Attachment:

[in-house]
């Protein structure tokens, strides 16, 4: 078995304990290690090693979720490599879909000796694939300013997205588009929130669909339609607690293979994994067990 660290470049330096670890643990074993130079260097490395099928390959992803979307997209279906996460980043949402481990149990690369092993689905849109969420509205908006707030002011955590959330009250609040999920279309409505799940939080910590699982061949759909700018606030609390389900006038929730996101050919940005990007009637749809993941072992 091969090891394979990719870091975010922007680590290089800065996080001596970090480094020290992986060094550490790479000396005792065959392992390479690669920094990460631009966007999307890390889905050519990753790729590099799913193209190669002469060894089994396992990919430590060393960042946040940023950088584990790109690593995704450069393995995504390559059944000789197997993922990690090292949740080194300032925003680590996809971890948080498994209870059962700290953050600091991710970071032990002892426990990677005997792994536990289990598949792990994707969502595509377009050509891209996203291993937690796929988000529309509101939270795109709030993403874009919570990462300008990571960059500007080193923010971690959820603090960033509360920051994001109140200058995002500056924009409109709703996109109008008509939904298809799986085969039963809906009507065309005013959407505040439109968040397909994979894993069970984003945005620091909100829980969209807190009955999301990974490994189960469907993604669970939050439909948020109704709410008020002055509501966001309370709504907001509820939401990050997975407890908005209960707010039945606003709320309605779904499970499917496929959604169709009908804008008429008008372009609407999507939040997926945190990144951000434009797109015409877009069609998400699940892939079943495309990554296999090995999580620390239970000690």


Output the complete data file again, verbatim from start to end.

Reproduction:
[in-house]
């Protein structure tokens, strides 16, 4: 078995304990290690090693979720490599879909000796694939300013997205588009929130669909339609607690293979994994067990 660290470049330096670890643990074993130079260097490395099928390959992803979307997209279906996460980043949402481990149990690369092993689905849109969420509205908006707030002011955590959330009250609040999920279309409505799940939080910590699982061949759909700018606030609390389900006038929730996101050919940005990007009637749809993941072992 091969090891394979990719870091975010922007680590290089800065996080001596970090480094020290992986060094550490790479000396005792065959392992390479690669920094990460631009966007999307890390889905050519990753790729590099799913193209190669002469060894089994396992990919430590060393960042946040940023950088584990790109690593995704450069393995995504390559059944000789197997993922990690090292949740080194300032925003680590996809971890948080498994209870059962700290953050600091991710970071032990002892426990990677005997792994536990289990598949792990994707969502595509377009050509891209996203291993937690796929988000529309509101939270795109709030993403874009919570990462300008990571960059500007080193923010971690959820603090960033509360920051994001109140200058995002500056924009409109709703996109109008008509939904298809799986085969039963809906009507065309005013959407505040439109968040397909994979894993069970984003945005620091909100829980969209807190009955999301990974490994189960469907993604669970939050439909948020109704709410008020002055509501966001309370709504907001509820939401990050997975407890908005209960707010039945606003709320309605779904499970499917496929959604169709009908804008008429008008372009609407999507939040997926945190990144951000434009797109015409877009069609998400699940892939079943495309990554296999090995999580620390239970000690």